Our client was charged with possession with intent to distribute a controlled substance in the United States District Court of the Northern District of Illinois. He was charged with having a loaded firearm in his home while being a convicted felon and a member of a notorious Chicago street gang, as well as selling approximately 2 kilos of cocaine to various individuals in the Chicago area. Federal agents raided his home and found a loaded Glock handgun and cocaine hidden in his home. Upon finding the firearm and the controlled substance, they arrested him.
In the federal criminal system, the charge of Possession with Intent to Distribute a Controlled Substance is a serious charge that carries a statutory maximum of 20 years in prison. But the statute is only one part of the sentencing parameters; a complex calculation is made under the United States Sentencing Guidelines to determine, based on the offense itself and the defendant’s criminal background, what sentencing range is advisable. The Guidelines are advisory, but most judges still sentence within the Guidelines.
Our client hired Wigell Criminal Defense to represent him in this case after a search warrant was executed on his home, but before he was charged with a crime. This is not unusual; many individuals hire Wigell Criminal Defense before they are formally charged as a way of being proactive. As far as strategies go, this is a smart one: it is best to have an experienced attorney involved as soon as possible. Narcotics and guns are a hot-button issue in Chicago, especially under the current presidential administration and the current Attorney General, who has ordered federal prosecutors to file the toughest charges and to seek the highest sentences they can in any narcotics or gun related case. Our client wanted us on board protecting him as soon as possible, and made it happen. He knew waiting would not help him in a case where the federal government was coming after him hard for drugs and guns.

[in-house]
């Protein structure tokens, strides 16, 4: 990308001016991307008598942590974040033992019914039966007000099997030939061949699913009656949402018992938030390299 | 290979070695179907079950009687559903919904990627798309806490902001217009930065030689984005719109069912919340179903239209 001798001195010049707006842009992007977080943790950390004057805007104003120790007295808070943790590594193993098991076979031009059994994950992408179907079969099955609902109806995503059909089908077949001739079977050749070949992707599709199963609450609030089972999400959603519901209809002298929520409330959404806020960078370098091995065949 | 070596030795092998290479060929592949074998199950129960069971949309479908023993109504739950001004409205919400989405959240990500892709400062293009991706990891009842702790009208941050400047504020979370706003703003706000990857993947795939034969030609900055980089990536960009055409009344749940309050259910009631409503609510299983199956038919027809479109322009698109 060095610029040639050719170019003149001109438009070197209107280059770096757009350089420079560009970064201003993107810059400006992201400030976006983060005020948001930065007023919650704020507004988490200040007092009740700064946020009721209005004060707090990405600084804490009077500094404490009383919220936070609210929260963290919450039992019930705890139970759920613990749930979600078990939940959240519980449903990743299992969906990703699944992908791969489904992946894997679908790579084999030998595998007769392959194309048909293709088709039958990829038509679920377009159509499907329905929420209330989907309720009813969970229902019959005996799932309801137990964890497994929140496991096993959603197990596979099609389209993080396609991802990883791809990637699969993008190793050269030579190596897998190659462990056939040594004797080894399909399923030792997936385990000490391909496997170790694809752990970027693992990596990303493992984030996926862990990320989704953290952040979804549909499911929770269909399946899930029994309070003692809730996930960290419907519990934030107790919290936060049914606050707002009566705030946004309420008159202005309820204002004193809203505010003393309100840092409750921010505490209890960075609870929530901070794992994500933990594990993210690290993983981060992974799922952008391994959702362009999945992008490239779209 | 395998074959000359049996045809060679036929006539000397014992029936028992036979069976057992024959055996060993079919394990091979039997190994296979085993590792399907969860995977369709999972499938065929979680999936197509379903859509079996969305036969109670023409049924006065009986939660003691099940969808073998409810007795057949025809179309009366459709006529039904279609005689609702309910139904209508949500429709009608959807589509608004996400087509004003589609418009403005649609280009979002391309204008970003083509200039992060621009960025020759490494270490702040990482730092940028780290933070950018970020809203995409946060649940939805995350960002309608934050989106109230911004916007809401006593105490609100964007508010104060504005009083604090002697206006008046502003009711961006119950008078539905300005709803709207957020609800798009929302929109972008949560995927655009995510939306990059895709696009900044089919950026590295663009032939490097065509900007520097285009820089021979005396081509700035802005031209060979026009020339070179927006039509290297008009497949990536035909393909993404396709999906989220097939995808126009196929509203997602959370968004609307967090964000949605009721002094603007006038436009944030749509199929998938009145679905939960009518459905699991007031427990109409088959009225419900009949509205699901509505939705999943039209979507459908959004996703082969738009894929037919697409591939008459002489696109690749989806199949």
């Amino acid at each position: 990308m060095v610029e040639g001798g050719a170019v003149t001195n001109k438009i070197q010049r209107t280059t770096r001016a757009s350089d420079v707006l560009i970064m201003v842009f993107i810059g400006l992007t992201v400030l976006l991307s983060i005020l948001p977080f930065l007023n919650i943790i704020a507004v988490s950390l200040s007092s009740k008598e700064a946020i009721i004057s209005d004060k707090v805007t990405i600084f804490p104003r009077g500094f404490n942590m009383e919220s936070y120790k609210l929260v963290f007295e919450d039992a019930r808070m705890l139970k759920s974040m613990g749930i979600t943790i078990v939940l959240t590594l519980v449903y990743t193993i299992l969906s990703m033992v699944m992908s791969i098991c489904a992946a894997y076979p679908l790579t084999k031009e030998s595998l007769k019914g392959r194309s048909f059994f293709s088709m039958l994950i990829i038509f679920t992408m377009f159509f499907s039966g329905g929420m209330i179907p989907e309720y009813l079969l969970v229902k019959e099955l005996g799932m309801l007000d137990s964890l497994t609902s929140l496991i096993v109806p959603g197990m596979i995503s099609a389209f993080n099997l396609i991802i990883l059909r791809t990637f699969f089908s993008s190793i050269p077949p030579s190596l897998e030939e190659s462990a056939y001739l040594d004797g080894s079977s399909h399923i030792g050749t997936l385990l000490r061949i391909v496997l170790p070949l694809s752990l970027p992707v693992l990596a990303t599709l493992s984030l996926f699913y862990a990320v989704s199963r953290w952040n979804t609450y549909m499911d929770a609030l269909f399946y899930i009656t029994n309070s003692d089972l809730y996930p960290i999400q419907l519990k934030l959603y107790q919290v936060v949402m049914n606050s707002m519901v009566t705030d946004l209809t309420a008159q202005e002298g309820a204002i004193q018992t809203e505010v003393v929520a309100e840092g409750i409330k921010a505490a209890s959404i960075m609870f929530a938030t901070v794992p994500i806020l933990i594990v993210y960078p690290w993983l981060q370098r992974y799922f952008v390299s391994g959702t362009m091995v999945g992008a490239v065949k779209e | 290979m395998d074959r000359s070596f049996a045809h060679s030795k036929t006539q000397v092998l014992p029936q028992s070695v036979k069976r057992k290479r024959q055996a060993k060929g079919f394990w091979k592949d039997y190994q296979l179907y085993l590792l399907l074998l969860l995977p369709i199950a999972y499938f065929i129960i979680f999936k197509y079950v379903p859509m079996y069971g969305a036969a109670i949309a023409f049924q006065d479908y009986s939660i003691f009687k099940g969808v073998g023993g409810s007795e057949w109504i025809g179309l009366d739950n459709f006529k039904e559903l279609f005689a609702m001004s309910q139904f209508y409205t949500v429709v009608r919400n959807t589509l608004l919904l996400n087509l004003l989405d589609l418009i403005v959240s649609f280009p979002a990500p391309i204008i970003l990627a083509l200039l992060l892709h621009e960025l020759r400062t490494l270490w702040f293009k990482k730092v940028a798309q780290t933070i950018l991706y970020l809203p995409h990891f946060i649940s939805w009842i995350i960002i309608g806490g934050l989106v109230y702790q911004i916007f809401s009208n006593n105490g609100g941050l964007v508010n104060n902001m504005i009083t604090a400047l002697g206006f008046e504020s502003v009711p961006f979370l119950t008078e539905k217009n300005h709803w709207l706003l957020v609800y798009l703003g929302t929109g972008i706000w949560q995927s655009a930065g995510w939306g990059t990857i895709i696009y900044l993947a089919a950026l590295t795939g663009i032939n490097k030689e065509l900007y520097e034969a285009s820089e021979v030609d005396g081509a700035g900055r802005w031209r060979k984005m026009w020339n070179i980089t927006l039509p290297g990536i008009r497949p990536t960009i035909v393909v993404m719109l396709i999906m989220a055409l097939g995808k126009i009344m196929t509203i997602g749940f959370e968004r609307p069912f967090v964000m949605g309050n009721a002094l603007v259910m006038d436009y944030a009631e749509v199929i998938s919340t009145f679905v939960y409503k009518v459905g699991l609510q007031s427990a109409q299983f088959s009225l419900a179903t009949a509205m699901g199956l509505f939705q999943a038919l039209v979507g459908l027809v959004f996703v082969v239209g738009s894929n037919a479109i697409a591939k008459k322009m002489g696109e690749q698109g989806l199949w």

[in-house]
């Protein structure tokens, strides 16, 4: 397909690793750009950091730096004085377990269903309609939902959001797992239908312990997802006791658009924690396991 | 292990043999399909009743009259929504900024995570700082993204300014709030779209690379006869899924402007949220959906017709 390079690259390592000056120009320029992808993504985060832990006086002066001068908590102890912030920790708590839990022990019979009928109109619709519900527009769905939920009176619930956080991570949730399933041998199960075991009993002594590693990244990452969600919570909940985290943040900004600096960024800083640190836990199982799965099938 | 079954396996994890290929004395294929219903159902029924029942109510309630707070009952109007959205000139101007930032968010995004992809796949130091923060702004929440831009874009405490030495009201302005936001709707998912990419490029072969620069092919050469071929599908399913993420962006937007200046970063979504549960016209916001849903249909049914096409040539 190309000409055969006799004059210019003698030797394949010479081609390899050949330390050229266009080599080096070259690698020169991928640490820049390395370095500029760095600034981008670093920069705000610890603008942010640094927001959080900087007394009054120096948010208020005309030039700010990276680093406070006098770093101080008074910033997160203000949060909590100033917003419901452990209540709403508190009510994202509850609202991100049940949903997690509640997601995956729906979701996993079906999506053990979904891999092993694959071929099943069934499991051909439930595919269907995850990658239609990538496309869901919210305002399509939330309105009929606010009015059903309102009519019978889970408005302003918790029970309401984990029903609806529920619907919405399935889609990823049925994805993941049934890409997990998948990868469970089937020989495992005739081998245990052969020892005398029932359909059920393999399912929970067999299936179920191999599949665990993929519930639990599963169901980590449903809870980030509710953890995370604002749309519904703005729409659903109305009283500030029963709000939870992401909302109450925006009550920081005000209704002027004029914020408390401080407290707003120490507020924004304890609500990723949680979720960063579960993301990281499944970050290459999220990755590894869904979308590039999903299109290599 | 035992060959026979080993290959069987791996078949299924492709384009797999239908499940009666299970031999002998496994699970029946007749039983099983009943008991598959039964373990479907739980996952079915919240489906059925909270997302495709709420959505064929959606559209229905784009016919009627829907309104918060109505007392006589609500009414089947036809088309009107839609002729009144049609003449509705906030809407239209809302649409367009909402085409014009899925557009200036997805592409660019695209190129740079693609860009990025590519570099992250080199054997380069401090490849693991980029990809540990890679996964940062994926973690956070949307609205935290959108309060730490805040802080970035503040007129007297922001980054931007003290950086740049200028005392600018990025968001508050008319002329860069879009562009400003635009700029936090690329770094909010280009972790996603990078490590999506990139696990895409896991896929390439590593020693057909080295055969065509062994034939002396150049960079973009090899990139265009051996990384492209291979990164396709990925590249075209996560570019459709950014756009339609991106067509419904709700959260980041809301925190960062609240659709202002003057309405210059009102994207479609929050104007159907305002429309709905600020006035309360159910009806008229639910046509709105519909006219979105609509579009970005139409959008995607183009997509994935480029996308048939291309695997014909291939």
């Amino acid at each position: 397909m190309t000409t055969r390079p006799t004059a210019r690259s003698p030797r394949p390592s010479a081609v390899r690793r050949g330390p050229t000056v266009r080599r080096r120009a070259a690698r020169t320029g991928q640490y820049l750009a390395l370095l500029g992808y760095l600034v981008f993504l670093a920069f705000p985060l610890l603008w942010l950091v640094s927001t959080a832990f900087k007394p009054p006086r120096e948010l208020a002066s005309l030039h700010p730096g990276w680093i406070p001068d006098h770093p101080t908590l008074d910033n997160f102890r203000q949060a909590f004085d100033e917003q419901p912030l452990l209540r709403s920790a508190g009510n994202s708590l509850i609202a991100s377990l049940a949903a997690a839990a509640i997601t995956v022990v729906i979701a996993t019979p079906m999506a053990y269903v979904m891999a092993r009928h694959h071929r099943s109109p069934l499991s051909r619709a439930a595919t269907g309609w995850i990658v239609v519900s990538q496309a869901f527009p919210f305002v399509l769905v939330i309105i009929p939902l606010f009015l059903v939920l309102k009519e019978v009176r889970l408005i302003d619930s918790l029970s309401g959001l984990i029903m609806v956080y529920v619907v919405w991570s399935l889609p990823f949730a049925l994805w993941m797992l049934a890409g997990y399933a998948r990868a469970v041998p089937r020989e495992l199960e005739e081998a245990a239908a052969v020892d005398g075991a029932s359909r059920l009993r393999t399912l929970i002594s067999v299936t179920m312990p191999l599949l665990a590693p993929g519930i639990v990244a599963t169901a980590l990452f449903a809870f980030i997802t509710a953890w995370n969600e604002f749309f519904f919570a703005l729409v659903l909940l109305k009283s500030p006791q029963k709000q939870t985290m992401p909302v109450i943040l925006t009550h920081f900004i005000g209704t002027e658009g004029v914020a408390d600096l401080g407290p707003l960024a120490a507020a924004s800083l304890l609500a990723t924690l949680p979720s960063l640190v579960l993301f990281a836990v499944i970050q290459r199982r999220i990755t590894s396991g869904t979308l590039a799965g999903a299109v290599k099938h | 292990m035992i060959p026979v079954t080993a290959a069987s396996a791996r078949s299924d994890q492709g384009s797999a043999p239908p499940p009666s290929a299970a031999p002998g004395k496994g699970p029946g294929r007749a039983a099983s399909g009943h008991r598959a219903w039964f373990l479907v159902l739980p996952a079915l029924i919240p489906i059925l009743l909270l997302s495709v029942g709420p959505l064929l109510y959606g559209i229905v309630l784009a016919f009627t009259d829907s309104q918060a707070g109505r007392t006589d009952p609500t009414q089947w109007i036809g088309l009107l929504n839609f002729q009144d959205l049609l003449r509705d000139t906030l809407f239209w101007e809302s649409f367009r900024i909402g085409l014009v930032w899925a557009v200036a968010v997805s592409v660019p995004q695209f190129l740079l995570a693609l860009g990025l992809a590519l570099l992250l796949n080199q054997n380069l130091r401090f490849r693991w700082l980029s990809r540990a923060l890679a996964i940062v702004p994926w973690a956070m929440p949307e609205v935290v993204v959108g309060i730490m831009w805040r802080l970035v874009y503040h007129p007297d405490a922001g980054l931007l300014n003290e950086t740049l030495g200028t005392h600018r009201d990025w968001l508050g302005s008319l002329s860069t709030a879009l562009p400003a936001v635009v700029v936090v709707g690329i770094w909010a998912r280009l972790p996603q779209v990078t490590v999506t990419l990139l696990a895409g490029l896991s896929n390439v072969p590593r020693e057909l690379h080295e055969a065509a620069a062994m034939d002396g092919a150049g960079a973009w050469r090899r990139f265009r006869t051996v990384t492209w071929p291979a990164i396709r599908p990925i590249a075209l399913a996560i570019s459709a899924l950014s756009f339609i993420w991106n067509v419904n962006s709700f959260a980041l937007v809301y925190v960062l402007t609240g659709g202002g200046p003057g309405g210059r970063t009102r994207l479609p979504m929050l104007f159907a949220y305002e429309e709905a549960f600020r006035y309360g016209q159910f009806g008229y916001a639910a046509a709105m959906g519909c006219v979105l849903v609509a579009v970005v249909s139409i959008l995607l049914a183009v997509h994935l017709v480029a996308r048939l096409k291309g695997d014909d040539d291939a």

This proved true. Our client had a rap sheet that some would say was a mile long, which was guaranteed to increase the suggested Guideline range. Although a plea
agreement was negotiated, the sentencing range was still very much the subject of argument.
The advised Guideline range, according to calculations in the plea agreement, was 84-105 months in prison, or approximately 7-9 years. A Presentence Investigation Report, which is an independent report prepared by the Probation Office, contained a calculation that the advisory Guideline Range should be 70-87 months.
The Government, citing our client’s lengthy criminal background, his career as a drug dealing gangster, and the amount of the controlled substances sold, made strong arguments for a sentence close to the maximum of the Guideline range.
The Government maintained that our client was irredeemable, a danger to the community, and that the public needed to be protected from him by way of a lengthy prison sentence.
This was not the version of our client that we knew. At Wigell Criminal Defense, we believe in a holistic approach that takes into account the entirety of the person and their life story. A person’s history, characteristics, and an explanation as to why they may have committed an offense, are very important when it comes to federal sentencing.
With multiple and regular meetings with our client, attorneys Raymond Wigell and Huma Rashid drafted a detailed sentencing memorandum that explored the client’s life history, including his tragic childhood filled with abuse and violence, the multiple attempts on his life during his teen years, stifled opportunities for growth and education at every turn, and the violence he faced from the gang he had reluctantly been a part of. We also gathered approximately twenty letters of support from family and friends who were all too happy to talk about the wonderful man they knew, and how there was more to him than a gangster.
After hearing all arguments, the federal judge ordered a sentence of 78 months in federal prison, well below the Government’s request of close to 87 months. With credit for time served, our client has 3 and a half years left to serve, subject to good time credit. He was pleased with the result, knowing he’d soon be back to his family and be able to move forward and start anew.